Anita Basi, DLA Piper

Name: Anita Basi

Firm: DLA Piper

Position: Trainee solicitor

Degree: Law and Business Studies

University: University of Warwick

Hobbies: Travelling, cooking, going to gigs

Current department: Finance and Projects

Number of TC applications made and interviews attended: 4/3 (including vacation scheme applications)

Why did you decide to train as a solicitor?

It was only during the second year of my degree that I firmly decided to pursue a career as a solicitor. I studied business management, accountancy and financial management in my first year and felt that none of these disciplines were really for me – I was more tempted by the varied workload that corporate law offered, and opportunities to problem-solve for clients from a wide range of business sectors.

What were the biggest challenges you faced when trying to secure a training contract?

For me, the initial challenge was deciding whether I wanted to apply to law firms based in the City or to regional firms. Once I had settled upon working in the Midlands, the biggest challenge was understanding the cultures of different firms, and finding ways to set myself apart from other candidates.

What was the toughest training contract interview question you were asked (at any firm) and how did you answer?

What’s your favourite film? It’s a difficult question to answer at the best of times (I do wish I’d said something a bit cooler than Notting Hill though…)

Anita Basi
Anita Basi, DLA Piper

Tell us a bit about the type of work handled by the department you’re in at the moment…

We work on a range of leveraged, real estate and asset based finance deals, acting on both lender and borrower sides. The types of matters we deal with are diverse, and so far I’ve been involved with new borrowing, amendments and restatements of existing facilities agreements, security reviews and assisted with financial aspects of large corporate transactions.

What are the most enjoyable aspects of your job?

I’ve had a number of opportunities to run my own matters, and having that level of responsibility can be really enjoyable – especially when you are able to take it through to completion!

What about your job didn’t you expect before you started?

I wasn’t expecting to have as much client contact as I have had, especially during my first seat. In actuality it was very much the opposite, with client meetings starting in my first week on the job. When I was three months into my training contract, I was asked to base myself at a client’s offices for a period of time, which meant living out of a suitcase in London for a little while. I found the prospect quite daunting at first since I didn’t have a supervisor next to me to throw questions at, but it was a great chance to build up my own client relationship and a fantastic experience to build upon.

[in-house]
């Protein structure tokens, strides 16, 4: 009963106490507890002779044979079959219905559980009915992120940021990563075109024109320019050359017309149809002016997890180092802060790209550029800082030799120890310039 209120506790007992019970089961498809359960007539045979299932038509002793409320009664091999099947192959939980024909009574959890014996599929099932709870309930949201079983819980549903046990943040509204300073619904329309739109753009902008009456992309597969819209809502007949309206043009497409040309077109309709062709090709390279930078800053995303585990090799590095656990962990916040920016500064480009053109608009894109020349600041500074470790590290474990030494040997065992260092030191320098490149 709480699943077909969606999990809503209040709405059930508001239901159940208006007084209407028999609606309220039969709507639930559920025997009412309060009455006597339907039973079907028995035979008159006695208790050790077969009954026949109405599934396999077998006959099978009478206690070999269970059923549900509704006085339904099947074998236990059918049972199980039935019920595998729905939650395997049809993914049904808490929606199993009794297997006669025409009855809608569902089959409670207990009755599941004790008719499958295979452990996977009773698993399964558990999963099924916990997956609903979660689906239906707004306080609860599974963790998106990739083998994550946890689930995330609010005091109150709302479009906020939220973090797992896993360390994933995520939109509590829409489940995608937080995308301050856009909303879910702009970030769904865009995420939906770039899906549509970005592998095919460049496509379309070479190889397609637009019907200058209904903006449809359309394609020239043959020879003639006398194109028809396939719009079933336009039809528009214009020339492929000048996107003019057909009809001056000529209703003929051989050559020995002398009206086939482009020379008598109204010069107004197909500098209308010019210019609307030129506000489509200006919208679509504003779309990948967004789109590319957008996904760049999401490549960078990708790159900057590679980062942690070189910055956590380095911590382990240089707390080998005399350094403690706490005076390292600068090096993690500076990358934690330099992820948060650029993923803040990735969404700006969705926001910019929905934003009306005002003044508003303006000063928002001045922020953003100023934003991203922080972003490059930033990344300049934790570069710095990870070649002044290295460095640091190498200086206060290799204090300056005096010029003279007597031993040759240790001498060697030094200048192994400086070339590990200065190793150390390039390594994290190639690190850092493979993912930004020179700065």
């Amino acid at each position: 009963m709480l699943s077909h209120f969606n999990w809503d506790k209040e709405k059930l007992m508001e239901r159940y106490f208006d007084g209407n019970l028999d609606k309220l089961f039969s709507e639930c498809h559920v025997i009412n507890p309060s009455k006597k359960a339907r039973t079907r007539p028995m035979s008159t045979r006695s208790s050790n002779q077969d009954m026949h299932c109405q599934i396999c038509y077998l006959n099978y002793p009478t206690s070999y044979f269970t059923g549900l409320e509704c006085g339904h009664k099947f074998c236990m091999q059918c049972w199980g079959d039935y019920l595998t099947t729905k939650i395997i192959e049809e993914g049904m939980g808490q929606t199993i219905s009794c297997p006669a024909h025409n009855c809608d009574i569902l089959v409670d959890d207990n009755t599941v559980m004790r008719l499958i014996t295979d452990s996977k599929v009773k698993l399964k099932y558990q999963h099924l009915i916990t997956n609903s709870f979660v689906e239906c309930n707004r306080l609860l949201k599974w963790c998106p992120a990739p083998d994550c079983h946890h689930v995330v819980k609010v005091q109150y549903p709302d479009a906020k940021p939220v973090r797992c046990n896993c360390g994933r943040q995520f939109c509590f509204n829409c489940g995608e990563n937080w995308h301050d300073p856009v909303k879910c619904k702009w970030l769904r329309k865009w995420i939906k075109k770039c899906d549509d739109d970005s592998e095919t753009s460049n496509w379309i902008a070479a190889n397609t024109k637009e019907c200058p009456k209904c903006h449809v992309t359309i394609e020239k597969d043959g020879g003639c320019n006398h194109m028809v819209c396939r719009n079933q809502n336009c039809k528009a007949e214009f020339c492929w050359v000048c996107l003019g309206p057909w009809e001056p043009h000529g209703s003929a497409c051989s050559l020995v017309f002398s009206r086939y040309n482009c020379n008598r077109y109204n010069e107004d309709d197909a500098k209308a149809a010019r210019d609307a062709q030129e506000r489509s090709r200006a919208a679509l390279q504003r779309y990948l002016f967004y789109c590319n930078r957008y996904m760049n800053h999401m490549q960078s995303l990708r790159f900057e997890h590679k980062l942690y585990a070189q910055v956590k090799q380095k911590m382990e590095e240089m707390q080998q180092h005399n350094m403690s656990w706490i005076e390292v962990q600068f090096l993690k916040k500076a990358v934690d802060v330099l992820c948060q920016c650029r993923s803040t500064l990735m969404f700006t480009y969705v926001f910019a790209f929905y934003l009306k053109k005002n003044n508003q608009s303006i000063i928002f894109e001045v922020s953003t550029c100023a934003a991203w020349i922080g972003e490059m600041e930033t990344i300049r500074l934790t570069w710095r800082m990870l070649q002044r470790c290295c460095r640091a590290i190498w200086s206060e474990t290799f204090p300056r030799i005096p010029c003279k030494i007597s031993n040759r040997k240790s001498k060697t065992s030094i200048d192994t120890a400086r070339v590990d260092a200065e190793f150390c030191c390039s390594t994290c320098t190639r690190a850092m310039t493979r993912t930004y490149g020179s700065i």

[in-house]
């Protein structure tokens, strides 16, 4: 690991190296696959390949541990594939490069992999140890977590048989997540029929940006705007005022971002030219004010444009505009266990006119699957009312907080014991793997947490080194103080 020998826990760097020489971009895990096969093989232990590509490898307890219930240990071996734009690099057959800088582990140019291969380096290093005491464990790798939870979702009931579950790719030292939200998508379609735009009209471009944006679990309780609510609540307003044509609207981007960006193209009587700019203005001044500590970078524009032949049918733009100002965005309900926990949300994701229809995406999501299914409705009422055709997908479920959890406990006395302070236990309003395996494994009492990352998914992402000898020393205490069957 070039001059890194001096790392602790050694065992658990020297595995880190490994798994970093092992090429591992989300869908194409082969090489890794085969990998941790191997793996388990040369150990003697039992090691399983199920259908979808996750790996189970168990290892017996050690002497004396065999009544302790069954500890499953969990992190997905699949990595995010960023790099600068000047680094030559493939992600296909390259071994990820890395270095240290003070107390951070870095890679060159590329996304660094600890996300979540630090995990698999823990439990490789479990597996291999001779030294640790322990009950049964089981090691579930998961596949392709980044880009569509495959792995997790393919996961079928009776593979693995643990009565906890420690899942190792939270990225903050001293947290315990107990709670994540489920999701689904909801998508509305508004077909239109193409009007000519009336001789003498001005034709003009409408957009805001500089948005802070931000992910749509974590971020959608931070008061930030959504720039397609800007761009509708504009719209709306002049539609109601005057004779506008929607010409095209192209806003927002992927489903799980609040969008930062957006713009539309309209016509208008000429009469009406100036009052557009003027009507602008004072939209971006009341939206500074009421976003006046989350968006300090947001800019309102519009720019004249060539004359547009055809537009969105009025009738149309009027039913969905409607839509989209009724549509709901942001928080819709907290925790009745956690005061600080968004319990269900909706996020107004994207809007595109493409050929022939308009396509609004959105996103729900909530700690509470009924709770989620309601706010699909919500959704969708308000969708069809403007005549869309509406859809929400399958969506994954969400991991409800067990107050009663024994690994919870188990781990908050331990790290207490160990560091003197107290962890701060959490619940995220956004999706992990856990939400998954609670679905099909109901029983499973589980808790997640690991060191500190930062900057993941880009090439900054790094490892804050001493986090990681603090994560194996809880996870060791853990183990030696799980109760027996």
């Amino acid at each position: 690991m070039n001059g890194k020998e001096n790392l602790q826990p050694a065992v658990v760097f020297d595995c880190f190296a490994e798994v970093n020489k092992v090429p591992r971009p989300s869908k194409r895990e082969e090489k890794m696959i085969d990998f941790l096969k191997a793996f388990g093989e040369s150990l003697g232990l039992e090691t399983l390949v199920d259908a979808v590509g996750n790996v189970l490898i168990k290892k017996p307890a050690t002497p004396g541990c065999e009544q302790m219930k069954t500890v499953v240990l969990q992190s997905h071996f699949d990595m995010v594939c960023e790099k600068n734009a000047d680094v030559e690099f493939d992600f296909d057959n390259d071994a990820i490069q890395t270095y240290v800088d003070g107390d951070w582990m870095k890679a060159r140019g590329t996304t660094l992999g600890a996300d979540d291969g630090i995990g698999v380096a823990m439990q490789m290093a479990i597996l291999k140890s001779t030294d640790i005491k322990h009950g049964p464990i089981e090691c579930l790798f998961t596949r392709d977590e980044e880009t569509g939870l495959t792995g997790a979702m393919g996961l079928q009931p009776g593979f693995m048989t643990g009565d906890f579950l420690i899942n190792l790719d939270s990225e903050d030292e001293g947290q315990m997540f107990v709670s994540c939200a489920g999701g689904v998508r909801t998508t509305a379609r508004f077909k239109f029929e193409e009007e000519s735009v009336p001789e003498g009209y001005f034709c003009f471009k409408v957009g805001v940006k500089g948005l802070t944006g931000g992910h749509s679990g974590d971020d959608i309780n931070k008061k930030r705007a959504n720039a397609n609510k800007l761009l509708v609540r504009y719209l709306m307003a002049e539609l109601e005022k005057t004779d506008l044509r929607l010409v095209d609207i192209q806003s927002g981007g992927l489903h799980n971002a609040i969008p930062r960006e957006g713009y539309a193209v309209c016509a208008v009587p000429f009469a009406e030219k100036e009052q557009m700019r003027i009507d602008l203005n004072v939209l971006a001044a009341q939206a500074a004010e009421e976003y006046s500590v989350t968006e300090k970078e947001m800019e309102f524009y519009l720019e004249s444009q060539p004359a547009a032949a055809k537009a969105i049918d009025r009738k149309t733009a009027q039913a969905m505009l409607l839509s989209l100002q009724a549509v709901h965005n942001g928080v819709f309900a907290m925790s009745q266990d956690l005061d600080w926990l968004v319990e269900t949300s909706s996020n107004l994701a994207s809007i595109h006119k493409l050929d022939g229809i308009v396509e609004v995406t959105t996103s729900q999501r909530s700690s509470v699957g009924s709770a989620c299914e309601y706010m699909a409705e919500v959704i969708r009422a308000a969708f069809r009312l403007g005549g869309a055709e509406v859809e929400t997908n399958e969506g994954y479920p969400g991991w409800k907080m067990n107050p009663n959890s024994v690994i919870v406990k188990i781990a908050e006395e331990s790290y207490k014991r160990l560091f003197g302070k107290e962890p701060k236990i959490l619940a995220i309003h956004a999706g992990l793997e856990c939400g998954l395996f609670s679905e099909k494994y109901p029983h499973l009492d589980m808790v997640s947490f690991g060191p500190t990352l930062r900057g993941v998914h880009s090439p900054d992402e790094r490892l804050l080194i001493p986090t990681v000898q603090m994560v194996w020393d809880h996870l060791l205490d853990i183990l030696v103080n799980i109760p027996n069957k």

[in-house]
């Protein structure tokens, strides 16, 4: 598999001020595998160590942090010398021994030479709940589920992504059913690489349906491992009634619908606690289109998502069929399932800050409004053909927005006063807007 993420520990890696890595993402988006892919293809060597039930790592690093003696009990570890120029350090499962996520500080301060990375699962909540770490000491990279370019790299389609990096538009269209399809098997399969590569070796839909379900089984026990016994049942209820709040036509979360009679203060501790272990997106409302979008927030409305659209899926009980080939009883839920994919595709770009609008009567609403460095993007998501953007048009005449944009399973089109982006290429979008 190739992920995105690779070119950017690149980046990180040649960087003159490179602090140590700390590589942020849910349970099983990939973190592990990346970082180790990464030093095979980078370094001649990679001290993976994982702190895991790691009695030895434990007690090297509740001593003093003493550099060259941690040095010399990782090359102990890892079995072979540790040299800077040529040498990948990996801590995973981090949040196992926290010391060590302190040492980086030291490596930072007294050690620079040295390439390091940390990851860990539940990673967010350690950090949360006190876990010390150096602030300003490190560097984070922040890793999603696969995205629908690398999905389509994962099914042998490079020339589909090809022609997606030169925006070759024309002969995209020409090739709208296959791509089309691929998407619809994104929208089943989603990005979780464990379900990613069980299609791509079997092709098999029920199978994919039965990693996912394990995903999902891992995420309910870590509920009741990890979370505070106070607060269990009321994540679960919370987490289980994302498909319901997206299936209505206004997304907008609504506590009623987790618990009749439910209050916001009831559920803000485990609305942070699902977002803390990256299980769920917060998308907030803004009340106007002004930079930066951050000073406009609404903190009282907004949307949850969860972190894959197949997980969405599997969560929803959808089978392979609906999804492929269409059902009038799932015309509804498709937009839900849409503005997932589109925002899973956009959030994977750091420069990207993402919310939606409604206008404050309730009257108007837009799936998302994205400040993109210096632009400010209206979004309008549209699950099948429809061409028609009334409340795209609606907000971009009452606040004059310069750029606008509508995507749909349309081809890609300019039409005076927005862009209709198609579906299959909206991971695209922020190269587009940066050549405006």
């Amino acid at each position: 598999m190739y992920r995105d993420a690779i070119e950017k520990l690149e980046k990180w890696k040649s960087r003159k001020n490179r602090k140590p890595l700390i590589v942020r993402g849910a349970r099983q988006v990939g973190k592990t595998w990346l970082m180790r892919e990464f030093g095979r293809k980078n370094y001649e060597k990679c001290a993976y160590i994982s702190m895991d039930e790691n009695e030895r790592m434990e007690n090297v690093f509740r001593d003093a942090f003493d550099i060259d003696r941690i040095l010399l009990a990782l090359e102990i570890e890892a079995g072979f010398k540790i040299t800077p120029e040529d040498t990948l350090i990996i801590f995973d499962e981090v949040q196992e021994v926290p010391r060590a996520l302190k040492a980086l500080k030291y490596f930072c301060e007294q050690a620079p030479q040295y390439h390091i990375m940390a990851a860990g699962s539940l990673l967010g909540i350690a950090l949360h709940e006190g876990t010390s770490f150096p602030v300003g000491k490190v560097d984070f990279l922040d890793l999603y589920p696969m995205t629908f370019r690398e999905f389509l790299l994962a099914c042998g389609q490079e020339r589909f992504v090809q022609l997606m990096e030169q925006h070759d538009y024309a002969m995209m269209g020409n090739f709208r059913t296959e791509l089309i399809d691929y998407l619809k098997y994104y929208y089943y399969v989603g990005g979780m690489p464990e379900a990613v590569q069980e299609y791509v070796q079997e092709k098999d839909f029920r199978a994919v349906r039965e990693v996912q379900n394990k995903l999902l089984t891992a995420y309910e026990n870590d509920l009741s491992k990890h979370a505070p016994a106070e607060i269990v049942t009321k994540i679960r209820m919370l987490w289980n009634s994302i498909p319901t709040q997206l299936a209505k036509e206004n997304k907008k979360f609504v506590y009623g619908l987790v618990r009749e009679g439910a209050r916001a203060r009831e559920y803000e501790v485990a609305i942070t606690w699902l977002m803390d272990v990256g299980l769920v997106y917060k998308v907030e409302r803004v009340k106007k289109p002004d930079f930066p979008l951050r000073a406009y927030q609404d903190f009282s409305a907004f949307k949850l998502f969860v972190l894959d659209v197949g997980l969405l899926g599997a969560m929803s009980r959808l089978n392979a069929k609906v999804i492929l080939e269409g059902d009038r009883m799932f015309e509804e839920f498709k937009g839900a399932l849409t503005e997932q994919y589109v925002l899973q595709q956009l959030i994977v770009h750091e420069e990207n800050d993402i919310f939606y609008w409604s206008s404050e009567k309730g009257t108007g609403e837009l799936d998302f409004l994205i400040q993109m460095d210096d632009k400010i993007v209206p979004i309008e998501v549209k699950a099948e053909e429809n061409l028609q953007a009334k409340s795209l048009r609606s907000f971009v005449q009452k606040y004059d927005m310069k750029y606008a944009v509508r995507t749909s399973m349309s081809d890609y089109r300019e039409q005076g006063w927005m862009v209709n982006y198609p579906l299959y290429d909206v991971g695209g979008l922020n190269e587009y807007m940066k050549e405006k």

Who’s the most recent email in your inbox from, and what’s it about?

An email from the graduate recruitment team confirming who my supervisor will be while I’m out on secondment in Hong Kong.

Where’s the best place to go to get your office’s gossip?

The second floor coffee shop and the water cooler.

Describe your training partner in three words.

Empathetic, approachable, incisive. 

Tell us two truths and one lie about yourself (in any order).

  • I can balance a spoon on the end of my nose
  • I have had my artwork exhibited in a gallery
  • I was once trapped in a lift for 40 minutes

If you had not decided to become a lawyer, what career would you have chosen?

Improving my language skills and becoming a tour guide (maybe in Berlin?) was very tempting…

What advice would you give to someone who wants to pursue a career in law?

My first bit of advice would be try and get some practical experience of the sort of law you’re interested in practising, be it through open days, vacation schemes or other placements. Experience shouldn’t just be for your applications – try to get an understanding of the realities of what your day-to-day job will involve so that you can be sure that you’re signing up for a profession that you will actually enjoy.

Once you’ve passed that hurdle – get as much experience as you can doing anything that you can get involved in! Don’t feel that this necessarily needs to be legal work experience. Commercial experience can be just as useful and could give you the edge over another candidate, and you can pick up readily transferable skills through lots of other activities.